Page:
Managing the Tail

Technologies come and go, but some linger. And there’s a reason they linger. They keep making money.

Take the conventional phone network. It lingers because cellphones don’t answer all needs (which is why firms have receptionists and PBXs), and because some people don’t want to give up their conventional phones and don’t care enough about fast internet access for carriers to lay cable or fiber. It lingers because public utility commissions are somewhat responsive to their constituents. But most of all, it lingers because it generates cash.

A really good example is the Meridian Business Set, known in the trade as the “p-phone”. The basic MBS is self-powered, economical, and as feature-rich as the Nortel switch that drives it. Users are generally very attached to them. Carriers are as well, or they should be, because this kind of service is inherently “sticky”, i.e. inconvenient and costly for users to replace with competing offerings.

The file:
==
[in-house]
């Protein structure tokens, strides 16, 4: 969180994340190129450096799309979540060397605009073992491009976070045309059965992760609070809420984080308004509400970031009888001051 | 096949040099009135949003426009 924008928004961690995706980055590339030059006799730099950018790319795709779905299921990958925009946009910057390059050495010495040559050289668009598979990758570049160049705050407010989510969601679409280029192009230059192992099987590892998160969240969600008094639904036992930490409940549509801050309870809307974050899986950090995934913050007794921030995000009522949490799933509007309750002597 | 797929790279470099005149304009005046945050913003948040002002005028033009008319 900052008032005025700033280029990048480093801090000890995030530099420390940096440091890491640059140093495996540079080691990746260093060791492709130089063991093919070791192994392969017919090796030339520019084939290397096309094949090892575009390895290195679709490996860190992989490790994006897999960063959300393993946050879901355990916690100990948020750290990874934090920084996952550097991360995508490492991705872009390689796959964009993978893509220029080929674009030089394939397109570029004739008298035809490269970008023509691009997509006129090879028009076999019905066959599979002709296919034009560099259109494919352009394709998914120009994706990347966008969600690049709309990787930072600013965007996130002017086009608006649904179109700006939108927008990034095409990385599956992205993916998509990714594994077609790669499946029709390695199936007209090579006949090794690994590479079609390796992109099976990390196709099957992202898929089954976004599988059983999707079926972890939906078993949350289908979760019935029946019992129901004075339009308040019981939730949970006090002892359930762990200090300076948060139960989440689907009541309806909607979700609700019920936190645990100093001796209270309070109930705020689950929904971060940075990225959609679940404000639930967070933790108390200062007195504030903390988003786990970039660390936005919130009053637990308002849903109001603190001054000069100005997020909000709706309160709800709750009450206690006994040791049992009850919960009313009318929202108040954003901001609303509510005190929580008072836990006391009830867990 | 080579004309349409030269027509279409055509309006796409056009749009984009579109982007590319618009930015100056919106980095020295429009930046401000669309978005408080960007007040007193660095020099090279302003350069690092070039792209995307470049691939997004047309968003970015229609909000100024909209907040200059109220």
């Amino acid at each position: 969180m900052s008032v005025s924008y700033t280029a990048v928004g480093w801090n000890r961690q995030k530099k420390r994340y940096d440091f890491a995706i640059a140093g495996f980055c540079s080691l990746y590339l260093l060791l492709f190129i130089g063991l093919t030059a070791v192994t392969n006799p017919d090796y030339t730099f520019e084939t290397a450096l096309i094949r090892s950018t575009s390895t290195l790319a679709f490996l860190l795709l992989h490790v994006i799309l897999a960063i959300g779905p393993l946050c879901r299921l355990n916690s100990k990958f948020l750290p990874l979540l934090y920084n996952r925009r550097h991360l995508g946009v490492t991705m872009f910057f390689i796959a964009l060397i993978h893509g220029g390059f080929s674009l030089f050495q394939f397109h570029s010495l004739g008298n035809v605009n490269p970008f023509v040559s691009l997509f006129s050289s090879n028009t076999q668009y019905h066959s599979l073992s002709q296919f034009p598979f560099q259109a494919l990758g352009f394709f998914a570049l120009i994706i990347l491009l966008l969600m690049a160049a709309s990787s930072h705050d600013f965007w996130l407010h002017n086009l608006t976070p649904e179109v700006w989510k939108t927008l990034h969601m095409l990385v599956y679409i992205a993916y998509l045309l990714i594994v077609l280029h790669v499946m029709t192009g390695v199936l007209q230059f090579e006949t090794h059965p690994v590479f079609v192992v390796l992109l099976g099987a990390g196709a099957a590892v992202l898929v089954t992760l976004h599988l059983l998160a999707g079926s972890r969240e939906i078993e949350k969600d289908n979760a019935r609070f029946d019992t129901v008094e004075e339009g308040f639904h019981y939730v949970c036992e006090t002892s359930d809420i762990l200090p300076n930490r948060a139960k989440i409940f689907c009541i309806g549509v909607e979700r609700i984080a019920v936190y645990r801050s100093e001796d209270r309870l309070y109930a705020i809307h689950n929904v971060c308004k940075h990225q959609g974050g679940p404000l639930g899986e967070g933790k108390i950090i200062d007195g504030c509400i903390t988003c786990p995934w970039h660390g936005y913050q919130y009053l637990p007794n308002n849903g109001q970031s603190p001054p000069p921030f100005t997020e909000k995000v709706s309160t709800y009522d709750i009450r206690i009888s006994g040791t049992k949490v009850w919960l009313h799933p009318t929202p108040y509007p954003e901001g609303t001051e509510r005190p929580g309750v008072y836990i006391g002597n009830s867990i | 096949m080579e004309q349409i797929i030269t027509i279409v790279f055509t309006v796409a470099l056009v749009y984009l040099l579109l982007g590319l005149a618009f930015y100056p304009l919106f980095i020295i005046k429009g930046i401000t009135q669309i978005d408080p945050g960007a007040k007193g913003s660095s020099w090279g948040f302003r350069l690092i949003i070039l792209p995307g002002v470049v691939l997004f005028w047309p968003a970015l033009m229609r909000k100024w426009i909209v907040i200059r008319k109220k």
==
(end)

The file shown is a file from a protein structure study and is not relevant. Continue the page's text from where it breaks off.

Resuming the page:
A business that generates cash is a valuable thing, even when it’s not growing. But if it’s shrinking over time, it takes a different kind of management to extract as much value as possible and keep the cash flow positive. I call it Managing the Tail, because that’s more upbeat than “end of life”.

A key aspect of Managing the Tail is cost control. Revenues are shrinking, so costs have to shrink, too. Sometimes relatively small investments are called for, but break-even usually has to be on the order of one to three years, depending on the business. Anything longer is too risky.

In many cases, the biggest fixed costs that can be reasonably trimmed are labor costs, although rather than layoffs this can mean freeing up personnel to move into other areas of the firm, where their salaries can be applied toward future revenue growth.

But strategies for managing costs are firm-specific and business-specific, and sometimes region-specific. The temptation is to do nothing, because doing anything costs money. But a strategy of creative adjustment will often yield better returns than inaction. And when the days of a business are numbered, it just makes sense to get all you can from it, before it’s gone.

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